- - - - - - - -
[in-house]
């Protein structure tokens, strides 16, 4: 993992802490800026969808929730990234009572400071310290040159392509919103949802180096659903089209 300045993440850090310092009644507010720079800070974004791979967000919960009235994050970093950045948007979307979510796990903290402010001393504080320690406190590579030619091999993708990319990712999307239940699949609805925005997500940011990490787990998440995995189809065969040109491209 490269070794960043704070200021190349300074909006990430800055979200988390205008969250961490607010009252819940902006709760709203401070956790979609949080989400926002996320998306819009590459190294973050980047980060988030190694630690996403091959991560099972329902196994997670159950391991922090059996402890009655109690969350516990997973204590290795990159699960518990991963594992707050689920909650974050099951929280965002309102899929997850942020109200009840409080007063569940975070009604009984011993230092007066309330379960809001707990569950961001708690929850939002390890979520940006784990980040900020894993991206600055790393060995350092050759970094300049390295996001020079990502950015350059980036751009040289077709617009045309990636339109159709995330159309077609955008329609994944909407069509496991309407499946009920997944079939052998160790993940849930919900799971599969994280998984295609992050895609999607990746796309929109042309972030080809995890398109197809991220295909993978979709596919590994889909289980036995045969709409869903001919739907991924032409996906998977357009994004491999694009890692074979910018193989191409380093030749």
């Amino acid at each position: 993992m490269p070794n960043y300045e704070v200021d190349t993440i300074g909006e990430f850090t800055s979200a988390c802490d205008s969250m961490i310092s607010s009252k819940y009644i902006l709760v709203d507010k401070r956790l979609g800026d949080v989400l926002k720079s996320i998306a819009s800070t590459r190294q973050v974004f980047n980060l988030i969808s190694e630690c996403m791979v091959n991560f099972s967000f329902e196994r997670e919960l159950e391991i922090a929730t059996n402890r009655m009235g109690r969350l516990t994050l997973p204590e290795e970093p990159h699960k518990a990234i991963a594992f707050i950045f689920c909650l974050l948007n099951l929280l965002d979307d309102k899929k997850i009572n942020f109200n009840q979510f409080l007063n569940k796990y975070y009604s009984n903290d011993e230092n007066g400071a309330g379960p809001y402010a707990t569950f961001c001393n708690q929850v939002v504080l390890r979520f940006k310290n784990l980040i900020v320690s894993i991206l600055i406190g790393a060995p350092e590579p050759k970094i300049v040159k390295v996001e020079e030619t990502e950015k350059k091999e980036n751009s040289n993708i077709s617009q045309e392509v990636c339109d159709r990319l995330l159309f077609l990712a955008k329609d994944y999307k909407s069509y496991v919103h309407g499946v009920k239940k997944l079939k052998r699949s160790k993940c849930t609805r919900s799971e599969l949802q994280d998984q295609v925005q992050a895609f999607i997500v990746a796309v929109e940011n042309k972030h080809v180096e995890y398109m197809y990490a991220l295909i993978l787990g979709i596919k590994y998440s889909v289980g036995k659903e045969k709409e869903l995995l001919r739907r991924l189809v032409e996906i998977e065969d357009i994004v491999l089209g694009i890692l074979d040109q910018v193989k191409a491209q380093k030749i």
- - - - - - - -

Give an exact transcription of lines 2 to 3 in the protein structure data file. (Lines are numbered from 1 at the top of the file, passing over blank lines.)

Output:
């Protein structure tokens, strides 16, 4: 993992802490800026969808929730990234009572400071310290040159392509919103949802180096659903089209 300045993440850090310092009644507010720079800070974004791979967000919960009235994050970093950045948007979307979510796990903290402010001393504080320690406190590579030619091999993708990319990712999307239940699949609805925005997500940011990490787990998440995995189809065969040109491209 490269070794960043704070200021190349300074909006990430800055979200988390205008969250961490607010009252819940902006709760709203401070956790979609949080989400926002996320998306819009590459190294973050980047980060988030190694630690996403091959991560099972329902196994997670159950391991922090059996402890009655109690969350516990997973204590290795990159699960518990991963594992707050689920909650974050099951929280965002309102899929997850942020109200009840409080007063569940975070009604009984011993230092007066309330379960809001707990569950961001708690929850939002390890979520940006784990980040900020894993991206600055790393060995350092050759970094300049390295996001020079990502950015350059980036751009040289077709617009045309990636339109159709995330159309077609955008329609994944909407069509496991309407499946009920997944079939052998160790993940849930919900799971599969994280998984295609992050895609999607990746796309929109042309972030080809995890398109197809991220295909993978979709596919590994889909289980036995045969709409869903001919739907991924032409996906998977357009994004491999694009890692074979910018193989191409380093030749």
């Amino acid at each position: 993992m490269p070794n960043y300045e704070v200021d190349t993440i300074g909006e990430f850090t800055s979200a988390c802490d205008s969250m961490i310092s607010s009252k819940y009644i902006l709760v709203d507010k401070r956790l979609g800026d949080v989400l926002k720079s996320i998306a819009s800070t590459r190294q973050v974004f980047n980060l988030i969808s190694e630690c996403m791979v091959n991560f099972s967000f329902e196994r997670e919960l159950e391991i922090a929730t059996n402890r009655m009235g109690r969350l516990t994050l997973p204590e290795e970093p990159h699960k518990a990234i991963a594992f707050i950045f689920c909650l974050l948007n099951l929280l965002d979307d309102k899929k997850i009572n942020f109200n009840q979510f409080l007063n569940k796990y975070y009604s009984n903290d011993e230092n007066g400071a309330g379960p809001y402010a707990t569950f961001c001393n708690q929850v939002v504080l390890r979520f940006k310290n784990l980040i900020v320690s894993i991206l600055i406190g790393a060995p350092e590579p050759k970094i300049v040159k390295v996001e020079e030619t990502e950015k350059k091999e980036n751009s040289n993708i077709s617009q045309e392509v990636c339109d159709r990319l995330l159309f077609l990712a955008k329609d994944y999307k909407s069509y496991v919103h309407g499946v009920k239940k997944l079939k052998r699949s160790k993940c849930t609805r919900s799971e599969l949802q994280d998984q295609v925005q992050a895609f999607i997500v990746a796309v929109e940011n042309k972030h080809v180096e995890y398109m197809y990490a991220l295909i993978l787990g979709i596919k590994y998440s889909v289980g036995k659903e045969k709409e869903l995995l001919r739907r991924l189809v032409e996906i998977e065969d357009i994004v491999l089209g694009i890692l074979d040109q910018v193989k191409a491209q380093k030749i």